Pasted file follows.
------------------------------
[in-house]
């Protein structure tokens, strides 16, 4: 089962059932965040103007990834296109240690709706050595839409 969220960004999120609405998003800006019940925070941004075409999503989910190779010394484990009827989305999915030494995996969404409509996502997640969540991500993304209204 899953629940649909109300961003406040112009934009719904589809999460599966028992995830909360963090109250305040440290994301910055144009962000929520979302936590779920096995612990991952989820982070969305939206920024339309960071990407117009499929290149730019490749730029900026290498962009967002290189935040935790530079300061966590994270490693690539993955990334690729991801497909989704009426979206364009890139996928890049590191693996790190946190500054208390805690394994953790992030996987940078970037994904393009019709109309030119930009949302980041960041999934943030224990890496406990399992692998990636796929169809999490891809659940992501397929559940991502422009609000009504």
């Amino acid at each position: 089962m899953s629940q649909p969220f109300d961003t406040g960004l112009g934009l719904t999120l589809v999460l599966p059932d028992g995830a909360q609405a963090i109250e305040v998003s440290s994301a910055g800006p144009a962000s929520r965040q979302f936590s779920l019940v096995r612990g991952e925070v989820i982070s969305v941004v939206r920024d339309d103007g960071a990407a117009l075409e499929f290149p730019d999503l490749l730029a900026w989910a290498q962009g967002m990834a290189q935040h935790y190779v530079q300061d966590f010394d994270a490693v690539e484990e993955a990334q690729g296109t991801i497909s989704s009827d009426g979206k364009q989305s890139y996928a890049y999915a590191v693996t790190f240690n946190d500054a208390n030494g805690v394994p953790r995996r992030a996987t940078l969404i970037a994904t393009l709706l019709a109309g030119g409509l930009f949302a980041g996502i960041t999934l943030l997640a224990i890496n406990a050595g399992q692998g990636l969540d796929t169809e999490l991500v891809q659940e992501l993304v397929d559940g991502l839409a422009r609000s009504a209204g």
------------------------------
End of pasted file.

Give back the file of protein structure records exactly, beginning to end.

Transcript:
[in-house]
């Protein structure tokens, strides 16, 4: 089962059932965040103007990834296109240690709706050595839409 969220960004999120609405998003800006019940925070941004075409999503989910190779010394484990009827989305999915030494995996969404409509996502997640969540991500993304209204 899953629940649909109300961003406040112009934009719904589809999460599966028992995830909360963090109250305040440290994301910055144009962000929520979302936590779920096995612990991952989820982070969305939206920024339309960071990407117009499929290149730019490749730029900026290498962009967002290189935040935790530079300061966590994270490693690539993955990334690729991801497909989704009426979206364009890139996928890049590191693996790190946190500054208390805690394994953790992030996987940078970037994904393009019709109309030119930009949302980041960041999934943030224990890496406990399992692998990636796929169809999490891809659940992501397929559940991502422009609000009504």
């Amino acid at each position: 089962m899953s629940q649909p969220f109300d961003t406040g960004l112009g934009l719904t999120l589809v999460l599966p059932d028992g995830a909360q609405a963090i109250e305040v998003s440290s994301a910055g800006p144009a962000s929520r965040q979302f936590s779920l019940v096995r612990g991952e925070v989820i982070s969305v941004v939206r920024d339309d103007g960071a990407a117009l075409e499929f290149p730019d999503l490749l730029a900026w989910a290498q962009g967002m990834a290189q935040h935790y190779v530079q300061d966590f010394d994270a490693v690539e484990e993955a990334q690729g296109t991801i497909s989704s009827d009426g979206k364009q989305s890139y996928a890049y999915a590191v693996t790190f240690n946190d500054a208390n030494g805690v394994p953790r995996r992030a996987t940078l969404i970037a994904t393009l709706l019709a109309g030119g409509l930009f949302a980041g996502i960041t999934l943030l997640a224990i890496n406990a050595g399992q692998g990636l969540d796929t169809e999490l991500v891809q659940e992501l993304v397929d559940g991502l839409a422009r609000s009504a209204g």